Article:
Petition for Writ of Certiorari to Review Quasi-Judicial Action, Department of Highway Safety and Motor Vehicles:  DRIVER’S LICENSES – accident report privilege - law enforcement officer oath form – no evidence was presented to dispute that form was not properly sworn to by an authorized law enforcement officer – accident report privilege extends only to those involved in crash - no evidence in the record that witness who gave statement was involved in crash so her witness statement lawfully considered – witness statement and reasonable inferences establish probable cause of DUI --Petition denied.  Smith v. Dept. of Highway Safety and Motor Vehicles, No. 05-0006AP-88B (Fla. 6th Cir. App. Ct. May 5, 2005).








vs.                                                                                               Appeal No. 05-0006AP-88B









            THIS CAUSE came before the Court on the Petition for Writ of Certiorari, the Response, and the Reply.  Upon consideration of the same, the record and being otherwise fully advised, the Court finds that the Petition must be denied as set forth below.

            The Petitioner, Bradley David Smith (Smith), seeks review of the Final Order of License Suspension, entered December 16, 2004, in which the hearing officer for the Respondent, Department of Highway Safety and Motor Vehicles (Department), concluded that Smith’s driving privilege was properly suspended for a period of eighteen months for driving under the influence (DUI).  In reviewing the Final Order and the administrative action taken by the Department, this Court must determine whether Smith was afforded procedural due process, whether the essential requirements of law were observed, and whether the Department’s findings and judgment are supported by competent substantial evidence.  See Vichich v. Department of Highway Safety and Motor Vehicles, 799 So.2d 1069, 1073 (Fla. 2d DCA 2001)(setting forth the standard of review for administrative action taken by the Department).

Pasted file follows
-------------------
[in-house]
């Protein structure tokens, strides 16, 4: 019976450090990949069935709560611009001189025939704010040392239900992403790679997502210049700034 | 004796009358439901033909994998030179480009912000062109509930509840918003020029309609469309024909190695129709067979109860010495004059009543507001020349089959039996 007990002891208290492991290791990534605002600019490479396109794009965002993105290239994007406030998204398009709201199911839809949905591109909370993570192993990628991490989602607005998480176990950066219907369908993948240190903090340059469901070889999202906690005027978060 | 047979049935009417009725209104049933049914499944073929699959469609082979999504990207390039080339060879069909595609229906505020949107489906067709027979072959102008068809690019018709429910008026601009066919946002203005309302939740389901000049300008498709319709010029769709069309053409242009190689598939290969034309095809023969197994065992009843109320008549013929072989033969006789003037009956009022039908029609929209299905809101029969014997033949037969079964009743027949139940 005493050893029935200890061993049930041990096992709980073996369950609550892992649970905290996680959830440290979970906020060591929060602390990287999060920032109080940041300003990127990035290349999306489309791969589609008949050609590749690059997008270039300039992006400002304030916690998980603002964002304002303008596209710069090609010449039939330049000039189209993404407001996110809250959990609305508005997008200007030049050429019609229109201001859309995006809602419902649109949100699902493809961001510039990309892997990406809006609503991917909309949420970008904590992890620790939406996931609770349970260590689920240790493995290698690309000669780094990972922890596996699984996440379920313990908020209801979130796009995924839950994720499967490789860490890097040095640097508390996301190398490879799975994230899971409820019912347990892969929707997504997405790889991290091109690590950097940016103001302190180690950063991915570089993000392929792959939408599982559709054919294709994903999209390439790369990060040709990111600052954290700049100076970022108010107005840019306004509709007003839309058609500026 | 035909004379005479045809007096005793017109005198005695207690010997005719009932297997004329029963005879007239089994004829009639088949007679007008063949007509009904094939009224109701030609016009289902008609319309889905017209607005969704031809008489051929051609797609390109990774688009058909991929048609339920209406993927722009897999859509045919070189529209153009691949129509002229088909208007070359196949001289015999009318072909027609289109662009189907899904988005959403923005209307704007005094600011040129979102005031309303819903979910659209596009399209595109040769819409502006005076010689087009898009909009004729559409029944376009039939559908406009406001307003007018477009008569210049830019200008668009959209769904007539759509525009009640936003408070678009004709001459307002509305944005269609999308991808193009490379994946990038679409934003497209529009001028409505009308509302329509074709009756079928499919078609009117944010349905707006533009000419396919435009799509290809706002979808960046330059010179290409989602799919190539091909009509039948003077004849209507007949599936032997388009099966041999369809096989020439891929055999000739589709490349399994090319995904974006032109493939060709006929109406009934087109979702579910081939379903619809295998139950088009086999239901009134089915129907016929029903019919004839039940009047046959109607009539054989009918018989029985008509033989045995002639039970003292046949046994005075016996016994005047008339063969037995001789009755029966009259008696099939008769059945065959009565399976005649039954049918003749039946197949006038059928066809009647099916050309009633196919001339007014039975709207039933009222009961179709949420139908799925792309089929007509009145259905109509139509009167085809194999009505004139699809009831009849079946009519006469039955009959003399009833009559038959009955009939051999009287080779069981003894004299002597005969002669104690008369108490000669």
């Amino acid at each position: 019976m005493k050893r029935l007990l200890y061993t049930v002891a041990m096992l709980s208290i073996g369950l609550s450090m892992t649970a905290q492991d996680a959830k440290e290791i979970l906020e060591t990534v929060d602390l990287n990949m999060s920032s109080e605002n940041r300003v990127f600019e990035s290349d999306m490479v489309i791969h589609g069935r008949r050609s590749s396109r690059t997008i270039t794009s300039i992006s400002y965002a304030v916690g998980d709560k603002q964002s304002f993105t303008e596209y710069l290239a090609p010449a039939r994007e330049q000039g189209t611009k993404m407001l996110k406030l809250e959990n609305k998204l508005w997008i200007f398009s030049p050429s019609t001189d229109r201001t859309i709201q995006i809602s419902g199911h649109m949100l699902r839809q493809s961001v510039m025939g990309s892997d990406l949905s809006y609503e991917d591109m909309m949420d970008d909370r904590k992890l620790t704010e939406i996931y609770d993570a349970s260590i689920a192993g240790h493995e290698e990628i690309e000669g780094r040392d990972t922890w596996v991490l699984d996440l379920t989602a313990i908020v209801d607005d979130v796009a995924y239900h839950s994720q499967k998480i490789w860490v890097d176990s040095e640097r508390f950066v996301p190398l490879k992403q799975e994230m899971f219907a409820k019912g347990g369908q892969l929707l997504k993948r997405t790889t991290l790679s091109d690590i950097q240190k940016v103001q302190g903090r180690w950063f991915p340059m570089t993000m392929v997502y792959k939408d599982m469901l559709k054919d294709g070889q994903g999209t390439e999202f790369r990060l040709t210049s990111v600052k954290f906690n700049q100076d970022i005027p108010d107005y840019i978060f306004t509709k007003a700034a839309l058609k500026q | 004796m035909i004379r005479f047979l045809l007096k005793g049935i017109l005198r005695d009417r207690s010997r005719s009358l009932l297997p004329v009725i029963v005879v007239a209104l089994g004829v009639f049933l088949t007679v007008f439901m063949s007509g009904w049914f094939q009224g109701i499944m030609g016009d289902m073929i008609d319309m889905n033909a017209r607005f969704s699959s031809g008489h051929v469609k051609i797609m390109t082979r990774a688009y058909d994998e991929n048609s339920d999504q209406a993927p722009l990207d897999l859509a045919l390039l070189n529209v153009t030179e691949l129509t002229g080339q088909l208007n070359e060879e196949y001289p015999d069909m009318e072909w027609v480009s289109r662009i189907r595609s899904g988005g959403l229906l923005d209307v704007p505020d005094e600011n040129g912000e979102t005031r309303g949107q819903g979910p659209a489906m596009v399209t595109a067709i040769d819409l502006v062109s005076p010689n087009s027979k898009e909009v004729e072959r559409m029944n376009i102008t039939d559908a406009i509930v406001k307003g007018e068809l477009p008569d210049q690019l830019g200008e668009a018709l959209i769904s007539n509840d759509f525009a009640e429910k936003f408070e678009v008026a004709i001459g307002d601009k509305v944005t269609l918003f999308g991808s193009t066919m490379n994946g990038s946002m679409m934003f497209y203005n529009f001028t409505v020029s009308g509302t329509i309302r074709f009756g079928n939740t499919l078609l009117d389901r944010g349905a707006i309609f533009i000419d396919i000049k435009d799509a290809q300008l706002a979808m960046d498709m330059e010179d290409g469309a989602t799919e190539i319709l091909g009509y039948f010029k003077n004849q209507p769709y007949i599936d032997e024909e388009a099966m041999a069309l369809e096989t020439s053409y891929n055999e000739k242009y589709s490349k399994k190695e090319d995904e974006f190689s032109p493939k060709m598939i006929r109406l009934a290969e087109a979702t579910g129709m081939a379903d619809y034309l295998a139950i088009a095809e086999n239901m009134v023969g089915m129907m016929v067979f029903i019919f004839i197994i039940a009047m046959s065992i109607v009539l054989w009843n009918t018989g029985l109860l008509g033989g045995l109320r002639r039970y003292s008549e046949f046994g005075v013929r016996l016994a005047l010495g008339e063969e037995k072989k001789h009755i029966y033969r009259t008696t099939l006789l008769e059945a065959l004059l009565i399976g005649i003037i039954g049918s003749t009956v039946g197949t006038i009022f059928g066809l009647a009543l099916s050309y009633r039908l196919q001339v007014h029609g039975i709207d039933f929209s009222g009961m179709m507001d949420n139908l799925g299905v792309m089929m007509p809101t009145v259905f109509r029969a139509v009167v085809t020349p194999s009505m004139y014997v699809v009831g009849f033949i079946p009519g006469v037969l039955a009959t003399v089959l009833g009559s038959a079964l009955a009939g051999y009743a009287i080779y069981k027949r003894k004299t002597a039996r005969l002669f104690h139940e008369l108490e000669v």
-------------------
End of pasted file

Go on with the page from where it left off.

The record shows that on October 31, 2004, at approximately 9:39 p.m., Deputy Kirby, of the St. Petersburg Police Department, responded to the scene of a two-car accident involving Smith.  Smith, who was injured, was taken to Bayfront Hospital for treatment.  Deputy Kirby observed two empty quarts of beer on the floorboard of Smith’s vehicle.  As set forth on page 2 of Deputy Kirby’s Offense Report/Arrest Narrative (Narrative), Mr. Smith told a witness, Sonya Martin, that he had been drinking and had fallen asleep at the wheel.  Deputy Kirby then stated in his Narrative:

I conducted part of my civil crash investigation at the scene and the other half at the hospital.  When I arrived at the hospital I asked Smith about the accident and he told me that he fell asleep at the wheel.  I observed the smell of alcoholic beverages, Smith had bloodshot eyes, dilated eyes, and slurred speech.  I informed Smith that I was done with my civil investigation and now I was conducting a criminal investigation.  I read Smith his Miranda warning from my State Attorney Miranda Card.